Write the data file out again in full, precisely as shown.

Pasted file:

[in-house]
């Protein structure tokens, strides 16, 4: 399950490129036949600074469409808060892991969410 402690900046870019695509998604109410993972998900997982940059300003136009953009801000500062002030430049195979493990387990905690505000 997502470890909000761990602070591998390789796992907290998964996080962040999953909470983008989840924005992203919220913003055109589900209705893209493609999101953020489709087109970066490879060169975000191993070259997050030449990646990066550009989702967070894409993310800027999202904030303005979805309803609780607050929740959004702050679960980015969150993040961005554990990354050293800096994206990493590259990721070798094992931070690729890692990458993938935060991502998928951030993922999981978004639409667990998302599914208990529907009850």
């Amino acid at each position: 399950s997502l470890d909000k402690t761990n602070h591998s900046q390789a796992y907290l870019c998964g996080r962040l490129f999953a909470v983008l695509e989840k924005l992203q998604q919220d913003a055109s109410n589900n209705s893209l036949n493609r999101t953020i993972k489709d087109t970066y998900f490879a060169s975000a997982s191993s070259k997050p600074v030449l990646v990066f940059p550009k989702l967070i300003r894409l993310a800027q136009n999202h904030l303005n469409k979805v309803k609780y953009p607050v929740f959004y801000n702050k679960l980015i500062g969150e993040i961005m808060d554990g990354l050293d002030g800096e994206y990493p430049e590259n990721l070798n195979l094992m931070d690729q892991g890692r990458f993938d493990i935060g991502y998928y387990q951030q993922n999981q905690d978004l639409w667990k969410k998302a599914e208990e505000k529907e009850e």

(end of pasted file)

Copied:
[in-house]
């Protein structure tokens, strides 16, 4: 399950490129036949600074469409808060892991969410 402690900046870019695509998604109410993972998900997982940059300003136009953009801000500062002030430049195979493990387990905690505000 997502470890909000761990602070591998390789796992907290998964996080962040999953909470983008989840924005992203919220913003055109589900209705893209493609999101953020489709087109970066490879060169975000191993070259997050030449990646990066550009989702967070894409993310800027999202904030303005979805309803609780607050929740959004702050679960980015969150993040961005554990990354050293800096994206990493590259990721070798094992931070690729890692990458993938935060991502998928951030993922999981978004639409667990998302599914208990529907009850």
């Amino acid at each position: 399950s997502l470890d909000k402690t761990n602070h591998s900046q390789a796992y907290l870019c998964g996080r962040l490129f999953a909470v983008l695509e989840k924005l992203q998604q919220d913003a055109s109410n589900n209705s893209l036949n493609r999101t953020i993972k489709d087109t970066y998900f490879a060169s975000a997982s191993s070259k997050p600074v030449l990646v990066f940059p550009k989702l967070i300003r894409l993310a800027q136009n999202h904030l303005n469409k979805v309803k609780y953009p607050v929740f959004y801000n702050k679960l980015i500062g969150e993040i961005m808060d554990g990354l050293d002030g800096e994206y990493p430049e590259n990721l070798n195979l094992m931070d690729q892991g890692r990458f993938d493990i935060g991502y998928y387990q951030q993922n999981q905690d978004l639409w667990k969410k998302a599914e208990e505000k529907e009850e």